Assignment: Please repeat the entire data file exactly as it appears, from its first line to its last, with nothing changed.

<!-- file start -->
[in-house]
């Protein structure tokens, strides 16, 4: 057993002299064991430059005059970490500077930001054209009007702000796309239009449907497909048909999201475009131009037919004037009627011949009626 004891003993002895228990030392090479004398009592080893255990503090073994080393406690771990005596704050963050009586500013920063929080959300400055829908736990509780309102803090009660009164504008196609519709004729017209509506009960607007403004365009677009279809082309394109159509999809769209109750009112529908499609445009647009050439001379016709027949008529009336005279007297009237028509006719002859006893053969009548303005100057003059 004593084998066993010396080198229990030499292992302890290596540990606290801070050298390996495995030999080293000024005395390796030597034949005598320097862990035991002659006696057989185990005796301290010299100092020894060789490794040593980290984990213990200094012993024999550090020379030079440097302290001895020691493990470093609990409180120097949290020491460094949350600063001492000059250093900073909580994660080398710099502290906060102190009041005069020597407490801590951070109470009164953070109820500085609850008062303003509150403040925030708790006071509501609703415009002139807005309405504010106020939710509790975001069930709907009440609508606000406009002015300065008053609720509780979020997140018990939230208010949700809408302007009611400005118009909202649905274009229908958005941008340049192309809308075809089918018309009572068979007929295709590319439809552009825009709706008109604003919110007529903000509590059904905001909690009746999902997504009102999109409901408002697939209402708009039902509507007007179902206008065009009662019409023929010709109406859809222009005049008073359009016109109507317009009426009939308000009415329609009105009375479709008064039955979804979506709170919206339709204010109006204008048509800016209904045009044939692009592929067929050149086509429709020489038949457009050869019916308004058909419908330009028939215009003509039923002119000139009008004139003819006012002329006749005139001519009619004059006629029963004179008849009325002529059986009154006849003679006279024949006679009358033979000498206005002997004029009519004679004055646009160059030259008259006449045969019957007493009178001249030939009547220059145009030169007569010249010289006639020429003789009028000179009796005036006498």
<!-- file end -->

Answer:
[in-house]
């Protein structure tokens, strides 16, 4: 057993002299064991430059005059970490500077930001054209009007702000796309239009449907497909048909999201475009131009037919004037009627011949009626 004891003993002895228990030392090479004398009592080893255990503090073994080393406690771990005596704050963050009586500013920063929080959300400055829908736990509780309102803090009660009164504008196609519709004729017209509506009960607007403004365009677009279809082309394109159509999809769209109750009112529908499609445009647009050439001379016709027949008529009336005279007297009237028509006719002859006893053969009548303005100057003059 004593084998066993010396080198229990030499292992302890290596540990606290801070050298390996495995030999080293000024005395390796030597034949005598320097862990035991002659006696057989185990005796301290010299100092020894060789490794040593980290984990213990200094012993024999550090020379030079440097302290001895020691493990470093609990409180120097949290020491460094949350600063001492000059250093900073909580994660080398710099502290906060102190009041005069020597407490801590951070109470009164953070109820500085609850008062303003509150403040925030708790006071509501609703415009002139807005309405504010106020939710509790975001069930709907009440609508606000406009002015300065008053609720509780979020997140018990939230208010949700809408302007009611400005118009909202649905274009229908958005941008340049192309809308075809089918018309009572068979007929295709590319439809552009825009709706008109604003919110007529903000509590059904905001909690009746999902997504009102999109409901408002697939209402708009039902509507007007179902206008065009009662019409023929010709109406859809222009005049008073359009016109109507317009009426009939308000009415329609009105009375479709008064039955979804979506709170919206339709204010109006204008048509800016209904045009044939692009592929067929050149086509429709020489038949457009050869019916308004058909419908330009028939215009003509039923002119000139009008004139003819006012002329006749005139001519009619004059006629029963004179008849009325002529059986009154006849003679006279024949006679009358033979000498206005002997004029009519004679004055646009160059030259008259006449045969019957007493009178001249030939009547220059145009030169007569010249010289006639020429003789009028000179009796005036006498």